The critical questions when looking at a media piece are:
When was it produced? What was happening at the time that gave rise to it? When was it distributed?
Why was the text produced by this person or organisation? Why was it produced in this way (and not any other possible way)?
How was it produced (by a company/individual)? How is the meaning made (what techniques do they use to get the message across)? How was it distributed?
What are the effects of the text on the audience? What are the wider social effects?
We were introduced to the picture ‘Dynamism of an automobile’ by Luigi Russolo – but we were only shown the picture.
We had to guess when the picture was produced. It wasn’t easy, we just didn’t have any information that could point to a specific period. Because we didn’t have information, we couldn’t put any meaning to it.
The key to understanding this, as well as any other media object, is CONTEXT. One of the definitions of ‘context’:
Context is everything that is outside the text.
There are things that have impacted on the production of the text in the context.
Media objects are never produced in a vacuum: it is always informed by things that are external to it and occasionally informs things around it.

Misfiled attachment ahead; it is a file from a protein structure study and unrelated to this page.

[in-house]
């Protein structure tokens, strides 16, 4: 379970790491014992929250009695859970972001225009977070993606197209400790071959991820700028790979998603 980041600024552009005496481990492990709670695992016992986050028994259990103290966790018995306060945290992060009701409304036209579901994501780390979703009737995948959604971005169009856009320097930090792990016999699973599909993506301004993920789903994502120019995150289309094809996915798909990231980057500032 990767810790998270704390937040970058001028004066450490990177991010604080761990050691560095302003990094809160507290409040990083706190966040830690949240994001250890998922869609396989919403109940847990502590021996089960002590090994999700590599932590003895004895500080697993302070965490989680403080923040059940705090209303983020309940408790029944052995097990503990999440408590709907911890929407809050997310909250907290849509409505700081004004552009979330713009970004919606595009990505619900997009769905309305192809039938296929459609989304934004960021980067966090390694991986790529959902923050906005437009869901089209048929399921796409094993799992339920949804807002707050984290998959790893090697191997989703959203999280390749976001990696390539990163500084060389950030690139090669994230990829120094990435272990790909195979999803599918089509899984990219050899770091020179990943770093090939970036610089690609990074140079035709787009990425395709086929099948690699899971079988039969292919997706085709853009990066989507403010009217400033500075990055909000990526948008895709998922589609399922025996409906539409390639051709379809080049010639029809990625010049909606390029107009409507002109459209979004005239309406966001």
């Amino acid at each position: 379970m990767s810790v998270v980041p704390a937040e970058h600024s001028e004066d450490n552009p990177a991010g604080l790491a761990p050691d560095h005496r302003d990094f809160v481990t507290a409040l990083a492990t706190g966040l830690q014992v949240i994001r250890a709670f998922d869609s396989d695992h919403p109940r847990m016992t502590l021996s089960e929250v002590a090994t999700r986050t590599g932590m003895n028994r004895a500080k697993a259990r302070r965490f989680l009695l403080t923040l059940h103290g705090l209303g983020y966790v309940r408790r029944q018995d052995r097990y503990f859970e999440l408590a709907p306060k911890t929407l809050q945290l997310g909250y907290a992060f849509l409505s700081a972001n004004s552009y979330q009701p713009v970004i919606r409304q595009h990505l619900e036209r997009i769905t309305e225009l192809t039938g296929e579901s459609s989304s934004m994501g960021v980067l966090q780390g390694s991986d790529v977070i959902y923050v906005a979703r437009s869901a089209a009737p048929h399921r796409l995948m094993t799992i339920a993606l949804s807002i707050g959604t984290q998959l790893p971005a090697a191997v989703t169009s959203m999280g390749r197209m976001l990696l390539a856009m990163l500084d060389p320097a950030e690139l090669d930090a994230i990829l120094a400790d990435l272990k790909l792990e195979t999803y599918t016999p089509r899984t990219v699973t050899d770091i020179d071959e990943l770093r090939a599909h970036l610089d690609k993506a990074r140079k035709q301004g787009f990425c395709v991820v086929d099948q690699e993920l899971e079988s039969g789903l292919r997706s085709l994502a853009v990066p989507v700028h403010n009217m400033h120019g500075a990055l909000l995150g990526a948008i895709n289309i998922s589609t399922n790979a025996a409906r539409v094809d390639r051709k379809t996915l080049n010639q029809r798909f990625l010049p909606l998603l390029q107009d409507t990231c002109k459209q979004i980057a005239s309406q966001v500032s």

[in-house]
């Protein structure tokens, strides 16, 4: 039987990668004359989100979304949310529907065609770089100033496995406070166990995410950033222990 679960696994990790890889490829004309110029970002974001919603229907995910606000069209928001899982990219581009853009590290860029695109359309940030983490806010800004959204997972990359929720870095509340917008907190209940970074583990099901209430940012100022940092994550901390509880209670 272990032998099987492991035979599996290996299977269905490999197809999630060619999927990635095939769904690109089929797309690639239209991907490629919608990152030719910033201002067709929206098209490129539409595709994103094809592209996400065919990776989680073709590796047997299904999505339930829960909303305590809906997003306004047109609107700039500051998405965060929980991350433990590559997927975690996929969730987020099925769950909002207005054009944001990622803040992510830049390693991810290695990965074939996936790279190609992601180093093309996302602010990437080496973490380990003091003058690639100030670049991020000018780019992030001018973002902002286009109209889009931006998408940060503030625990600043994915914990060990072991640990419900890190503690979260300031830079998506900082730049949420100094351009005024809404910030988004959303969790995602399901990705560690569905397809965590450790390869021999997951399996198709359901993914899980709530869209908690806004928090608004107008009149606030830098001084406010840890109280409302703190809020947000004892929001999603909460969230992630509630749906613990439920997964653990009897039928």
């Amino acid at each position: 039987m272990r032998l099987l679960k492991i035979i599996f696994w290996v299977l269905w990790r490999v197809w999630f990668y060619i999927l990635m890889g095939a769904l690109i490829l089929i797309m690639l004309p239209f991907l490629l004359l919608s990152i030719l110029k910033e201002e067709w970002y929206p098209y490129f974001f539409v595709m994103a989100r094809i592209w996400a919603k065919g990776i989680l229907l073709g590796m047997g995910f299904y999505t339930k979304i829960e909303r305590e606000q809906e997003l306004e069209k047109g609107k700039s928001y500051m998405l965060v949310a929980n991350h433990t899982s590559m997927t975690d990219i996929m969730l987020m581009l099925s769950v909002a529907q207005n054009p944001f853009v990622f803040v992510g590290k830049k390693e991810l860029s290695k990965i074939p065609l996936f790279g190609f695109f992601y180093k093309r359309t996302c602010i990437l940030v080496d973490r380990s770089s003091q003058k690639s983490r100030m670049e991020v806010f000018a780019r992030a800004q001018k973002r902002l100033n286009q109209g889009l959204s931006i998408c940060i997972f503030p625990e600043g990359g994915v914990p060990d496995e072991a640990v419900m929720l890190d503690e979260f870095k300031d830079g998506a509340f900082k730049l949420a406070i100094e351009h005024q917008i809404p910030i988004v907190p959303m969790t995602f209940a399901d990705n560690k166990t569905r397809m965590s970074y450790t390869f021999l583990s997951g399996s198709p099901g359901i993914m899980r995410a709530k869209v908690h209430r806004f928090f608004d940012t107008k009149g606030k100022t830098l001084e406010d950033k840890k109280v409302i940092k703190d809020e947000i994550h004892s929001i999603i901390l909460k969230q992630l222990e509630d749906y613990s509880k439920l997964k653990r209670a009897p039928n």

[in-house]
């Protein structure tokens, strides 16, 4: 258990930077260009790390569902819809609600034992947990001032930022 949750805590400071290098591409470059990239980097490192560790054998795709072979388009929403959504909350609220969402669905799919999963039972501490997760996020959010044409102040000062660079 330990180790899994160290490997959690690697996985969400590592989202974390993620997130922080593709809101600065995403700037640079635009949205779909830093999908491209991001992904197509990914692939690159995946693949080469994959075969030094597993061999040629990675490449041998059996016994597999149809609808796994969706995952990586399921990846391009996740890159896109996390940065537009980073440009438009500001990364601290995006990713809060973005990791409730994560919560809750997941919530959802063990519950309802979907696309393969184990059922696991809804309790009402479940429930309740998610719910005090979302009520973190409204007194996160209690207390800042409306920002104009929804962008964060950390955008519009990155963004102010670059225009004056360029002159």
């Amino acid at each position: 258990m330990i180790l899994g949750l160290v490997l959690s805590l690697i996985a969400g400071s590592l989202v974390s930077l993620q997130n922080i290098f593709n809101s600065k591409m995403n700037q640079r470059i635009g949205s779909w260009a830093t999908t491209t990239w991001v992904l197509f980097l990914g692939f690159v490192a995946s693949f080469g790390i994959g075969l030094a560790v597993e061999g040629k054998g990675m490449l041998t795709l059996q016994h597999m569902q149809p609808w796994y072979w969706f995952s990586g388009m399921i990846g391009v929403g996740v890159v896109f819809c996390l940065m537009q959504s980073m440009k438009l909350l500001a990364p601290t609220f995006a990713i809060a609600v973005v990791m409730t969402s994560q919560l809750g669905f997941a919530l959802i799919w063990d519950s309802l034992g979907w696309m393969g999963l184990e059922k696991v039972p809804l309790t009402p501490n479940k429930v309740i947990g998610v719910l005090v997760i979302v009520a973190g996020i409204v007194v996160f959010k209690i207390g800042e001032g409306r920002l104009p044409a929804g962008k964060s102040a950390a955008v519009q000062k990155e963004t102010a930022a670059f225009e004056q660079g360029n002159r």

=> When we face an unfamiliar object, we need to research and find out about its context.
This picture actually originates from the period of Futurism in the beginning of the 20th century. As stated in the lecture notes in the Key Concepts blog:
The term Futurism, and the related term futuristic, has a number of immediate and obvious connotations:
- it is about the future (not the past or present)
- it implies a future better than the past or present (often based around ideas of scientific and technological progress). The term futuristic suggests imaginings of what the future might hold, nearly always seen as better (but is that changing with ideas about climate change?)
Futurism was an art movement of artists, poets etc. that was founded in Italy in 1909 with the publication on the front page of the French newspaper Le Figaro on February 20th 1909, of the Founding Manifesto of Futurism, a manifesto written by the movement’s leader Fillipo Tomasso Marinetti.
This document was very important, as it set the framework for future art movements.
The lecture then continued with describing the social, technological and economic context of the movement, which are key to understanding it.
Other important movements and concepts from that period were:
A school of art, design and architecture founded in Germany in 1919. Bauhaus style is characterized by its severely economic, geometric design and by its respect for materials.[…] Teaching at the school concentrated on functional craftsmanship and students were encouraged to design with mass-produced goods in mind. (source)
a specifically 20th century corporate regime of mechanized production coupled with the mass consumption of standardized products (source)
A contemporary example for context of production was the X-Factor. It was obviously influenced by show such as ‘Opportunity knocks’, which we were introduced to in the lecture: